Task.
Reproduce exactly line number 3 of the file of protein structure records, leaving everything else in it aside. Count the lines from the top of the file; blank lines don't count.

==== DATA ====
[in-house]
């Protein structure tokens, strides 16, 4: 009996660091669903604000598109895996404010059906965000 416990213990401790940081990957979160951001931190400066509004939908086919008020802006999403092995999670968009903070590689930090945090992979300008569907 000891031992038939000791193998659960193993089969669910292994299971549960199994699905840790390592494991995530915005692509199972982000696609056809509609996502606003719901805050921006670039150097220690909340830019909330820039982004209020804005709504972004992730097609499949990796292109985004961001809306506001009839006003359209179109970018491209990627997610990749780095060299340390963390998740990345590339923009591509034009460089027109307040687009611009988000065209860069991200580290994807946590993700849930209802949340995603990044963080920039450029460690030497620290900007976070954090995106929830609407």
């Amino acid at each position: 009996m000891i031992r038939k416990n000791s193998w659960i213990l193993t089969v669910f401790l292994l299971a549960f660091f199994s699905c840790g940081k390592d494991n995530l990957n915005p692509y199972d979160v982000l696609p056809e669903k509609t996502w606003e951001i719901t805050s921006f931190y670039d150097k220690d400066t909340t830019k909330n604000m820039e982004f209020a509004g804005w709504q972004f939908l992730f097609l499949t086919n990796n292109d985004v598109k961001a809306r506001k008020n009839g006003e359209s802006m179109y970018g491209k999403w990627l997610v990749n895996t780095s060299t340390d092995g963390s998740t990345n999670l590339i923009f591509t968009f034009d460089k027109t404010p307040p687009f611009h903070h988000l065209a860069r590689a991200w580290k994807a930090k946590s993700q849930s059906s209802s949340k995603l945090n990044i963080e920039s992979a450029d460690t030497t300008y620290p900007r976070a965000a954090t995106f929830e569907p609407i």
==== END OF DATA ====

């Amino acid at each position: 009996m000891i031992r038939k416990n000791s193998w659960i213990l193993t089969v669910f401790l292994l299971a549960f660091f199994s699905c840790g940081k390592d494991n995530l990957n915005p692509y199972d979160v982000l696609p056809e669903k509609t996502w606003e951001i719901t805050s921006f931190y670039d150097k220690d400066t909340t830019k909330n604000m820039e982004f209020a509004g804005w709504q972004f939908l992730f097609l499949t086919n990796n292109d985004v598109k961001a809306r506001k008020n009839g006003e359209s802006m179109y970018g491209k999403w990627l997610v990749n895996t780095s060299t340390d092995g963390s998740t990345n999670l590339i923009f591509t968009f034009d460089k027109t404010p307040p687009f611009h903070h988000l065209a860069r590689a991200w580290k994807a930090k946590s993700q849930s059906s209802s949340k995603l945090n990044i963080e920039s992979a450029d460690t030497t300008y620290p900007r976070a965000a954090t995106f929830e569907p609407i």